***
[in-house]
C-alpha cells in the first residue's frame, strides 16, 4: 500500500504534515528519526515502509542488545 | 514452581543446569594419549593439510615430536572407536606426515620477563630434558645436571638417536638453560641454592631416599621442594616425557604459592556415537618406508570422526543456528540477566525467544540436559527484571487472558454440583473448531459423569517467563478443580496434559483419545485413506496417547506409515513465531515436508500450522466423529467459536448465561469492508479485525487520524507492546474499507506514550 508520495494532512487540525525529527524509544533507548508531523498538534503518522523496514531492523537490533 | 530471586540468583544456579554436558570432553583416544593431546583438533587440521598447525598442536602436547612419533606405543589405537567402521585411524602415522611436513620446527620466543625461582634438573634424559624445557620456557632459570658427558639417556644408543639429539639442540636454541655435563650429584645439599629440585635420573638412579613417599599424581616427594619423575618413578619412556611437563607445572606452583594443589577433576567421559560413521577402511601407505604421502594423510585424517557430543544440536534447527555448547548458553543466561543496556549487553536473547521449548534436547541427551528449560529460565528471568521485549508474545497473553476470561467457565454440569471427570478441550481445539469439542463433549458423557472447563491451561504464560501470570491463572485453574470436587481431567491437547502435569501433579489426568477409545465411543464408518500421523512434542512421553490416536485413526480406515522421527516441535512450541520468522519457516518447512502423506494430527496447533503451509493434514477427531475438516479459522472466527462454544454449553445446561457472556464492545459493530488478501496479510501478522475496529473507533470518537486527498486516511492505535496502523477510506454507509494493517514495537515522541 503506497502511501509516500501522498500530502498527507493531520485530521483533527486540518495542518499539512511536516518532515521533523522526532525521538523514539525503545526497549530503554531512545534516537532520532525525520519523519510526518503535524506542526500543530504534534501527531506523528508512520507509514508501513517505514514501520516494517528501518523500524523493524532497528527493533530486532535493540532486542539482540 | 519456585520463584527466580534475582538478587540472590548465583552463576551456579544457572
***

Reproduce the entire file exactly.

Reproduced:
[in-house]
C-alpha cells in the first residue's frame, strides 16, 4: 500500500504534515528519526515502509542488545 | 514452581543446569594419549593439510615430536572407536606426515620477563630434558645436571638417536638453560641454592631416599621442594616425557604459592556415537618406508570422526543456528540477566525467544540436559527484571487472558454440583473448531459423569517467563478443580496434559483419545485413506496417547506409515513465531515436508500450522466423529467459536448465561469492508479485525487520524507492546474499507506514550 508520495494532512487540525525529527524509544533507548508531523498538534503518522523496514531492523537490533 | 530471586540468583544456579554436558570432553583416544593431546583438533587440521598447525598442536602436547612419533606405543589405537567402521585411524602415522611436513620446527620466543625461582634438573634424559624445557620456557632459570658427558639417556644408543639429539639442540636454541655435563650429584645439599629440585635420573638412579613417599599424581616427594619423575618413578619412556611437563607445572606452583594443589577433576567421559560413521577402511601407505604421502594423510585424517557430543544440536534447527555448547548458553543466561543496556549487553536473547521449548534436547541427551528449560529460565528471568521485549508474545497473553476470561467457565454440569471427570478441550481445539469439542463433549458423557472447563491451561504464560501470570491463572485453574470436587481431567491437547502435569501433579489426568477409545465411543464408518500421523512434542512421553490416536485413526480406515522421527516441535512450541520468522519457516518447512502423506494430527496447533503451509493434514477427531475438516479459522472466527462454544454449553445446561457472556464492545459493530488478501496479510501478522475496529473507533470518537486527498486516511492505535496502523477510506454507509494493517514495537515522541 503506497502511501509516500501522498500530502498527507493531520485530521483533527486540518495542518499539512511536516518532515521533523522526532525521538523514539525503545526497549530503554531512545534516537532520532525525520519523519510526518503535524506542526500543530504534534501527531506523528508512520507509514508501513517505514514501520516494517528501518523500524523493524532497528527493533530486532535493540532486542539482540 | 519456585520463584527466580534475582538478587540472590548465583552463576551456579544457572